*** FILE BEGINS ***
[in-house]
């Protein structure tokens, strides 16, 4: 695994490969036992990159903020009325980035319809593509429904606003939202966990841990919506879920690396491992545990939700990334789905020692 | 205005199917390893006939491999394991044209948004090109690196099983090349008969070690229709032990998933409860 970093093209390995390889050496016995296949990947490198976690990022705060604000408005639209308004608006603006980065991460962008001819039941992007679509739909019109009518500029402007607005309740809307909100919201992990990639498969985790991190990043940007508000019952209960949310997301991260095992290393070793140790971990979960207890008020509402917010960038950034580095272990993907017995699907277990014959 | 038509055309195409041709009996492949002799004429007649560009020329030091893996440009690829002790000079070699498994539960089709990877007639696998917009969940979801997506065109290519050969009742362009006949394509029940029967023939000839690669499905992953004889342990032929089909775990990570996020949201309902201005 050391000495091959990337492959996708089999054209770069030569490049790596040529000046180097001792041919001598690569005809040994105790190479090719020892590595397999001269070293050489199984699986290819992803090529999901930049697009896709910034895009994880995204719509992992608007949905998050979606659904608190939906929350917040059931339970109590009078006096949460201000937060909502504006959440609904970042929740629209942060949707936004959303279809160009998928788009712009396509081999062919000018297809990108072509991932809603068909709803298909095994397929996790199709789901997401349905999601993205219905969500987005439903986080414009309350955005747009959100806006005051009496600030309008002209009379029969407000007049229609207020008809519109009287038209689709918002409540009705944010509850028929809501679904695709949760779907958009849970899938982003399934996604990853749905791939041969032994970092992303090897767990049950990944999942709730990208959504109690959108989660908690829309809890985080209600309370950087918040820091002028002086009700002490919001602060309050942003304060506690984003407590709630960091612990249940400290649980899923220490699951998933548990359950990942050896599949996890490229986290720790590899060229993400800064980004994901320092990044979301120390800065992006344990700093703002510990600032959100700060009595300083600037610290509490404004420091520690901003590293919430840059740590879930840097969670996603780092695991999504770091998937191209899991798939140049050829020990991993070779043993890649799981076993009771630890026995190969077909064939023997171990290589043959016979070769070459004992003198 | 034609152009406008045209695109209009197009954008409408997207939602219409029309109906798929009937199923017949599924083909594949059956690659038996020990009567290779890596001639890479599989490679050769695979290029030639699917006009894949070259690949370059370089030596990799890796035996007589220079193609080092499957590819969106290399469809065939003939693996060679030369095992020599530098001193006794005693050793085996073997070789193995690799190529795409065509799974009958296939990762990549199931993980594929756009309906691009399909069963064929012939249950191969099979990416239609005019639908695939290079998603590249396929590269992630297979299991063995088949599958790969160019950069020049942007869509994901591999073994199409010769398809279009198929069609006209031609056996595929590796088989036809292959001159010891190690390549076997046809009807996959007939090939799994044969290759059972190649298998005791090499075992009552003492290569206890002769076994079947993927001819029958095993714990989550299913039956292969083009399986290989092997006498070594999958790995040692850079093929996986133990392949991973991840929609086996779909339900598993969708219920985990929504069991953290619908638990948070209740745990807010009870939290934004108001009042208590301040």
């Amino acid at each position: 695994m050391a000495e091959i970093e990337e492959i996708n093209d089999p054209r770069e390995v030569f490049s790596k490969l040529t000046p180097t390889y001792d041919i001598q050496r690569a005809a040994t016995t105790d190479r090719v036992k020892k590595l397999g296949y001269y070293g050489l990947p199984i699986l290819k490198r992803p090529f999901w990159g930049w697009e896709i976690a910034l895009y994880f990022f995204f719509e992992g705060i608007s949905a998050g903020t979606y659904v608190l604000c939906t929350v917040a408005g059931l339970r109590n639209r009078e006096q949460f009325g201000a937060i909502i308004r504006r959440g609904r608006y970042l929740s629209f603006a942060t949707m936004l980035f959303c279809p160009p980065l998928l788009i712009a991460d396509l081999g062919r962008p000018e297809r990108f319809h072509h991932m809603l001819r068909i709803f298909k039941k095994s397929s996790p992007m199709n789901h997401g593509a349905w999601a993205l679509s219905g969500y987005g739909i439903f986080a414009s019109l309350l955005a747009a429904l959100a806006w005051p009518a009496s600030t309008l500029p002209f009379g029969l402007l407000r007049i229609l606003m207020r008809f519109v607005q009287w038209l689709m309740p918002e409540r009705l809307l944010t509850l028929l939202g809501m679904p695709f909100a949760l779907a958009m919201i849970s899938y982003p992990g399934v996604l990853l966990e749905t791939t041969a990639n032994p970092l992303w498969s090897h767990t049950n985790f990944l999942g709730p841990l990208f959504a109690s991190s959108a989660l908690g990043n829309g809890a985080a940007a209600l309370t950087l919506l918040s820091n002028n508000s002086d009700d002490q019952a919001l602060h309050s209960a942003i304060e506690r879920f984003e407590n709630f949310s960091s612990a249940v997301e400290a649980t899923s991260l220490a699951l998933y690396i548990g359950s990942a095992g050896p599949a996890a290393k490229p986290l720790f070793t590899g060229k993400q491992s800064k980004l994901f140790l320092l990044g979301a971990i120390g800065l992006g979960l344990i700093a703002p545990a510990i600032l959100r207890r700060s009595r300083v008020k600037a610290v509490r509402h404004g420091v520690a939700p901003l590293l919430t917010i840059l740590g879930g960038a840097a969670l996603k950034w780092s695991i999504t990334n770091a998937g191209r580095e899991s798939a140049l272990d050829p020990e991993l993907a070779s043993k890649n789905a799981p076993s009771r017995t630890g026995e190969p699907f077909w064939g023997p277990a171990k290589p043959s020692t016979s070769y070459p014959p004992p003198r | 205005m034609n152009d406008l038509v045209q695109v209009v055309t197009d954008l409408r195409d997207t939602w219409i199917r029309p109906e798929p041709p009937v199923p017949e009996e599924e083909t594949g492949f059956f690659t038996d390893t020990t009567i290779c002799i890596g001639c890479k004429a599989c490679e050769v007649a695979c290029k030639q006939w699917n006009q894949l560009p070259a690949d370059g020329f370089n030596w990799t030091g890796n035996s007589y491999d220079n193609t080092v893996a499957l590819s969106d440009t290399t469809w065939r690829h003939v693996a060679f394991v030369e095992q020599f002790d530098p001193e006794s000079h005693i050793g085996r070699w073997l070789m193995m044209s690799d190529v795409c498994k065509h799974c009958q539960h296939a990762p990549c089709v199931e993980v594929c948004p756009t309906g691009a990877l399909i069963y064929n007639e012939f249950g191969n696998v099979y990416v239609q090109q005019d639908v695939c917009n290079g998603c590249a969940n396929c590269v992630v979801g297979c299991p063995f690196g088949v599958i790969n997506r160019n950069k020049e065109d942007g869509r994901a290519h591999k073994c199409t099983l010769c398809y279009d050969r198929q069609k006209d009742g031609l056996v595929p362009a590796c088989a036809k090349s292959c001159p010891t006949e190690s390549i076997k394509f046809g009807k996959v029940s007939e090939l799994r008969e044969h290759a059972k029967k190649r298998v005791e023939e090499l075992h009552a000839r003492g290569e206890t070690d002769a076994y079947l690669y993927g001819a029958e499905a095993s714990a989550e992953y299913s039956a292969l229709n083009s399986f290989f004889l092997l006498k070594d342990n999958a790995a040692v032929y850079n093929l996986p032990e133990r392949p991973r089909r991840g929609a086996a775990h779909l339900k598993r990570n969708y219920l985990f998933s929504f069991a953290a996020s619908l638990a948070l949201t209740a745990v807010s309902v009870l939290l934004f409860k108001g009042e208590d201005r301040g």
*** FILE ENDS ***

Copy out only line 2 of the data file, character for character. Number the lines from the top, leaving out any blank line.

């Protein structure tokens, strides 16, 4: 695994490969036992990159903020009325980035319809593509429904606003939202966990841990919506879920690396491992545990939700990334789905020692 | 205005199917390893006939491999394991044209948004090109690196099983090349008969070690229709032990998933409860 970093093209390995390889050496016995296949990947490198976690990022705060604000408005639209308004608006603006980065991460962008001819039941992007679509739909019109009518500029402007607005309740809307909100919201992990990639498969985790991190990043940007508000019952209960949310997301991260095992290393070793140790971990979960207890008020509402917010960038950034580095272990993907017995699907277990014959 | 038509055309195409041709009996492949002799004429007649560009020329030091893996440009690829002790000079070699498994539960089709990877007639696998917009969940979801997506065109290519050969009742362009006949394509029940029967023939000839690669499905992953004889342990032929089909775990990570996020949201309902201005 050391000495091959990337492959996708089999054209770069030569490049790596040529000046180097001792041919001598690569005809040994105790190479090719020892590595397999001269070293050489199984699986290819992803090529999901930049697009896709910034895009994880995204719509992992608007949905998050979606659904608190939906929350917040059931339970109590009078006096949460201000937060909502504006959440609904970042929740629209942060949707936004959303279809160009998928788009712009396509081999062919000018297809990108072509991932809603068909709803298909095994397929996790199709789901997401349905999601993205219905969500987005439903986080414009309350955005747009959100806006005051009496600030309008002209009379029969407000007049229609207020008809519109009287038209689709918002409540009705944010509850028929809501679904695709949760779907958009849970899938982003399934996604990853749905791939041969032994970092992303090897767990049950990944999942709730990208959504109690959108989660908690829309809890985080209600309370950087918040820091002028002086009700002490919001602060309050942003304060506690984003407590709630960091612990249940400290649980899923220490699951998933548990359950990942050896599949996890490229986290720790590899060229993400800064980004994901320092990044979301120390800065992006344990700093703002510990600032959100700060009595300083600037610290509490404004420091520690901003590293919430840059740590879930840097969670996603780092695991999504770091998937191209899991798939140049050829020990991993070779043993890649799981076993009771630890026995190969077909064939023997171990290589043959016979070769070459004992003198 | 034609152009406008045209695109209009197009954008409408997207939602219409029309109906798929009937199923017949599924083909594949059956690659038996020990009567290779890596001639890479599989490679050769695979290029030639699917006009894949070259690949370059370089030596990799890796035996007589220079193609080092499957590819969106290399469809065939003939693996060679030369095992020599530098001193006794005693050793085996073997070789193995690799190529795409065509799974009958296939990762990549199931993980594929756009309906691009399909069963064929012939249950191969099979990416239609005019639908695939290079998603590249396929590269992630297979299991063995088949599958790969160019950069020049942007869509994901591999073994199409010769398809279009198929069609006209031609056996595929590796088989036809292959001159010891190690390549076997046809009807996959007939090939799994044969290759059972190649298998005791090499075992009552003492290569206890002769076994079947993927001819029958095993714990989550299913039956292969083009399986290989092997006498070594999958790995040692850079093929996986133990392949991973991840929609086996779909339900598993969708219920985990929504069991953290619908638990948070209740745990807010009870939290934004108001009042208590301040």